Nikolski: This is a story of three characters—Noah, Joyce, and the anonymous narrator—as each leave their far-flung birthplaces to follow their own personal songs of migration. All three end up in Montreal, each on his or her voyage of selfdiscovery, each compelled to deal with the mishaps of heartbreak and the twisted branches of their shared family tree. Filled with humor, charm, and marvelous storytelling, this novel links cartography, garbage-obsessed archeologists, pirates past and present, a mysterious book with no cover, and a broken compass whose needl e obstinately points to the Aleutian village of Nikolski (a minuscule village inhabited by thirty-six people, five thousand sheep, and an indeterminate number of dogs). This is a sweet, well-told story about three characters who break free from their families in order to live authentically.
Buffalo Lockjaw: James Fitzroy isn’t doing so well. Though his old friends in Buffalo believe his life in New York City is a success, in fact he writes ridiculous taglines for a greeting card company. Now he’s coming home on Thanksgiving to visit his aging father and dying mother, and unlike other holidays, he’s not sure how this one is going to end. Buffalo Lockjaw introduces a fresh new voice in American fiction.
Trouble: Josie is a Manhattan psychotherapist living a comfortable life with her husband and daughter—until she is struck with the sudden realization that she must leave her passionless marriage. At the same time, her college friend Raquel, a Los Angeles rock star, is being pilloried in the press for sleeping with a much younger man who happens to have a pregnant girlfriend. The two friends escape to Mexico City for a Christmas holiday of retreat and rediscovery of their essential selves. Sex has gotten these two bright, complicated women into interesting trouble, and the story of their struggles to get out of that trouble is totally gripping at every turn.
A Thread of Truth: At twenty-seven, having fled an abusive marriage with little more than her kids and the clothes on her back, Ivy Peterman figures she has nowhere to go but up. Quaint, historic New Bern, Connecticut, seems as good a place as any to start fresh. With a part-time job at the Cobbled Court Quilt Shop and budding friendships, Ivy feels hopeful for the first time in ages. But when a popular quilting TV show is taped at the quilt shop, Ivy’s unwitting appearance in an on-air promo alerts her ex-husband to her whereabouts. Suddenly, Ivy is facing the fight of her life – one that forces her to face her deepest fears as a woman and a mother. This time, however, she’s got a sisterhood behind her: companions as complex, strong, and lasting as the quilts they stitch.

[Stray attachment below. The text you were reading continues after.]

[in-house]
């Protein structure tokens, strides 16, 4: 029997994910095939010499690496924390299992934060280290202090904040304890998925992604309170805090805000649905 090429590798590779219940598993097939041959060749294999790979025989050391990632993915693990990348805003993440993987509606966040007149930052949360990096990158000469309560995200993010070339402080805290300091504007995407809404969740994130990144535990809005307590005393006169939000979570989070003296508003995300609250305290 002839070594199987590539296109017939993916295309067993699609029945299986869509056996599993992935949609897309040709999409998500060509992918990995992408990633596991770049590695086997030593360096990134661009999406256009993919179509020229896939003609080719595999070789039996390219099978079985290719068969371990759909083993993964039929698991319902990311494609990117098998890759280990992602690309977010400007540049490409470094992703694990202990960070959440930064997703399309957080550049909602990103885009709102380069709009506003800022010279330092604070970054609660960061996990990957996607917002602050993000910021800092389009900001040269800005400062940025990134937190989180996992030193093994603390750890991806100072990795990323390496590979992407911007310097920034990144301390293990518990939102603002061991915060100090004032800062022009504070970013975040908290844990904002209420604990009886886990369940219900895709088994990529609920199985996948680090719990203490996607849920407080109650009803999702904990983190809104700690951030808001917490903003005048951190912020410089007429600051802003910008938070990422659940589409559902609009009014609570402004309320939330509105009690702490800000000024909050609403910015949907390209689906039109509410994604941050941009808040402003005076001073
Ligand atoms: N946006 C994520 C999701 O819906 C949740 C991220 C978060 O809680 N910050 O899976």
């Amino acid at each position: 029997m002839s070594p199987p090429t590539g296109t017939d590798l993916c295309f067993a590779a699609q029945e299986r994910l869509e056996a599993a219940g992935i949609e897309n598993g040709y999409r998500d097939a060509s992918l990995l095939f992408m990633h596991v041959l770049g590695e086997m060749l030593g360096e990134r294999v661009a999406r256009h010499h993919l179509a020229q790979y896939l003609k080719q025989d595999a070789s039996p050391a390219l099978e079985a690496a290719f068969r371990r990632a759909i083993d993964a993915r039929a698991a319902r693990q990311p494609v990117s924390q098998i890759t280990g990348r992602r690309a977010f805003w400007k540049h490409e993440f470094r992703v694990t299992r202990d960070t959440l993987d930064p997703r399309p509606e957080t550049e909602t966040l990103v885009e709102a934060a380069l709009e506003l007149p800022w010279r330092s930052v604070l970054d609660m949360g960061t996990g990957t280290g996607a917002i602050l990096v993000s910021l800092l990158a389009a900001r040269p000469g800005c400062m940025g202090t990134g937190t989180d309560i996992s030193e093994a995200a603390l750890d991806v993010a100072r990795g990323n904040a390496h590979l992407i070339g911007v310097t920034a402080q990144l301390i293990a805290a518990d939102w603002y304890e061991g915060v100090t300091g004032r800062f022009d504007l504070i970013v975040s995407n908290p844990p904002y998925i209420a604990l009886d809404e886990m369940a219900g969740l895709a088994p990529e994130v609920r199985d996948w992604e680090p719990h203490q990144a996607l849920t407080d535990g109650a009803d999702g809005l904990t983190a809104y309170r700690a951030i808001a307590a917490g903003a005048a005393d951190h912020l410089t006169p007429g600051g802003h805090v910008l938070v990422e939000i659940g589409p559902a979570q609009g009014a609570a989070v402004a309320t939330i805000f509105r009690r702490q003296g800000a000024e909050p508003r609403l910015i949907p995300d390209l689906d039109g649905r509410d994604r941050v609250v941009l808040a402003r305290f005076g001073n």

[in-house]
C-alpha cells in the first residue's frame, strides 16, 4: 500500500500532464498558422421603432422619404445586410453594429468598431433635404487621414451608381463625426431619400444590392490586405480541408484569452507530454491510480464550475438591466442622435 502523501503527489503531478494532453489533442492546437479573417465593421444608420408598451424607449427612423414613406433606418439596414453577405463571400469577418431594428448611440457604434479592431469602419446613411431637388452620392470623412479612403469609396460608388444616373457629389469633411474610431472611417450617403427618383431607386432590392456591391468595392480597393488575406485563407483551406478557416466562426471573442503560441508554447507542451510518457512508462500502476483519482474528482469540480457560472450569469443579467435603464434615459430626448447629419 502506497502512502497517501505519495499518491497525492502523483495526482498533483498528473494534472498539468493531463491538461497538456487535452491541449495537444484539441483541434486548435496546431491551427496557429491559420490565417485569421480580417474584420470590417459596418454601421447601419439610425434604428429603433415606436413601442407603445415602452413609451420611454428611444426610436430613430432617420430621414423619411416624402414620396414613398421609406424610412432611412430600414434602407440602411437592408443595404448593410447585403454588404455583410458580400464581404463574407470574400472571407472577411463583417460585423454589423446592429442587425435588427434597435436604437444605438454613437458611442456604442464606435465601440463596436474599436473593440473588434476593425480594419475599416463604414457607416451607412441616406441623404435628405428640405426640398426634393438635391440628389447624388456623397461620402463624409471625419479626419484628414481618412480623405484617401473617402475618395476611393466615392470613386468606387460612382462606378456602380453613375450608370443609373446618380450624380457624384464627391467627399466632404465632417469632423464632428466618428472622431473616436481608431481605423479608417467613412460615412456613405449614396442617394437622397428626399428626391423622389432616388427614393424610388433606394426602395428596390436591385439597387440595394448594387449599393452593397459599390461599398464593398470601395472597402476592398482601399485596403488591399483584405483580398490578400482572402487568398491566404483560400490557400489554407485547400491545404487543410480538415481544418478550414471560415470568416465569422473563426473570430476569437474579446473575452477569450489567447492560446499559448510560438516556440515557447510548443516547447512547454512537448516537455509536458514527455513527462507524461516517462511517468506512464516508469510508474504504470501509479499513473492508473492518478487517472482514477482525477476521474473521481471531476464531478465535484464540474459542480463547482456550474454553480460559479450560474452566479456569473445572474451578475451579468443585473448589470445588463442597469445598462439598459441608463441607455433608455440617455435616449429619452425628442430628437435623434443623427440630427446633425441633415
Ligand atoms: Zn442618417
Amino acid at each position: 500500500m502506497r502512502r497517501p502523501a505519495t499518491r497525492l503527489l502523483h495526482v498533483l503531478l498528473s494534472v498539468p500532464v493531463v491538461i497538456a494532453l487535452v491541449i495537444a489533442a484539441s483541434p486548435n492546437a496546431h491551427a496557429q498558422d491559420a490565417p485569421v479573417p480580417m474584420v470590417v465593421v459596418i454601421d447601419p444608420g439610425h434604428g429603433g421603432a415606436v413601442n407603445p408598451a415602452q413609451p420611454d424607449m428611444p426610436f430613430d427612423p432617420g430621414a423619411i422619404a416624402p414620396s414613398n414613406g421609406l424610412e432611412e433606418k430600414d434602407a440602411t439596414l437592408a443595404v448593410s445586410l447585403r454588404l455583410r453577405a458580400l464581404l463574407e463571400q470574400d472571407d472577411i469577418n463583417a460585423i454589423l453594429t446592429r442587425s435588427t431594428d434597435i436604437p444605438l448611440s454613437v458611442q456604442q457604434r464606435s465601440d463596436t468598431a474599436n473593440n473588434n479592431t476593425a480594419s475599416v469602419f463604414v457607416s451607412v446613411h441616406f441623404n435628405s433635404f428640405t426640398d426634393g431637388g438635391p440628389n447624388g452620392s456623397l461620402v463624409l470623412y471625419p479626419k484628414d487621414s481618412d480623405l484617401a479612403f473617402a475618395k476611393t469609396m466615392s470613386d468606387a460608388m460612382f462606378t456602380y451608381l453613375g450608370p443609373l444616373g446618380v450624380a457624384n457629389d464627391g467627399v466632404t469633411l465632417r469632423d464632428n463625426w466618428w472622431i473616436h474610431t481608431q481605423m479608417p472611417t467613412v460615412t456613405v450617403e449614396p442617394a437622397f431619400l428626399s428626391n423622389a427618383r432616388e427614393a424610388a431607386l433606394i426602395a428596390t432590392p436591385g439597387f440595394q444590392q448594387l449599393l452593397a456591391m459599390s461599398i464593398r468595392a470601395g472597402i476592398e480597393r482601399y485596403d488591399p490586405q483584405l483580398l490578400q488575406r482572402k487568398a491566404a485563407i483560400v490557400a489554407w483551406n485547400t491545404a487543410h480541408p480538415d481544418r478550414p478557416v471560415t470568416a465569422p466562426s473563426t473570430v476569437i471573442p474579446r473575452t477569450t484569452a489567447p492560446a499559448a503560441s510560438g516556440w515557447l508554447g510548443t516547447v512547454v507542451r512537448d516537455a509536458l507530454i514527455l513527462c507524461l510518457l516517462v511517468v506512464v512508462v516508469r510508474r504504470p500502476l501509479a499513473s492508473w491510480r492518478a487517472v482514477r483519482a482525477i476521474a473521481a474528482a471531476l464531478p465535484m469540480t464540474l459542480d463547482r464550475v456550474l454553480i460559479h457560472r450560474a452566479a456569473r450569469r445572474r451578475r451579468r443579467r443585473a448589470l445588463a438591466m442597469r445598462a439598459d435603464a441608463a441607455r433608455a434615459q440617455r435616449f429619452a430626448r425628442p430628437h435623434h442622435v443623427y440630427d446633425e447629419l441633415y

The Walking People: Greta Cahill never believed she would leave her village in the west of Ireland until she found herself on a ship bound for New York, along with her sister Johannah and a boy named Michael Ward. Labeled a softheaded goose by her family, Greta discovers that in America she can fall in love, raise her own family, and earn a living. Though she longs to return and show her family what she has made of herself, her decision to spare her children knowledge of a tragedy in her past forces her to keep her life in New York separate from the life she once loved in Ireland, and tears her apart from the people she is closest to. Even fifty years later, when the Ireland of her memory bears little resemblance to that of present day, she fears that it is still possible to lose all when she discovers that her children–with the best of intentions–have conspired to unite the worlds she’s so carefully kept separate for decades. A beautifully old-fashioned novel, The Walking People is a debut of remarkable range and power.
I can’t wait to dig into these new books… I still have a few from May that I haven’t even started, but at the rate I am reading, I will be ready for July in no time at all. I’m running a little challenge on a website I run, called Summer of Reading. Between June8th and September 8th, I’m going to be all about reading and writing. I’m excited!
I’ve spent all evening writing this one post! It’s time to watch Family Guy and relax.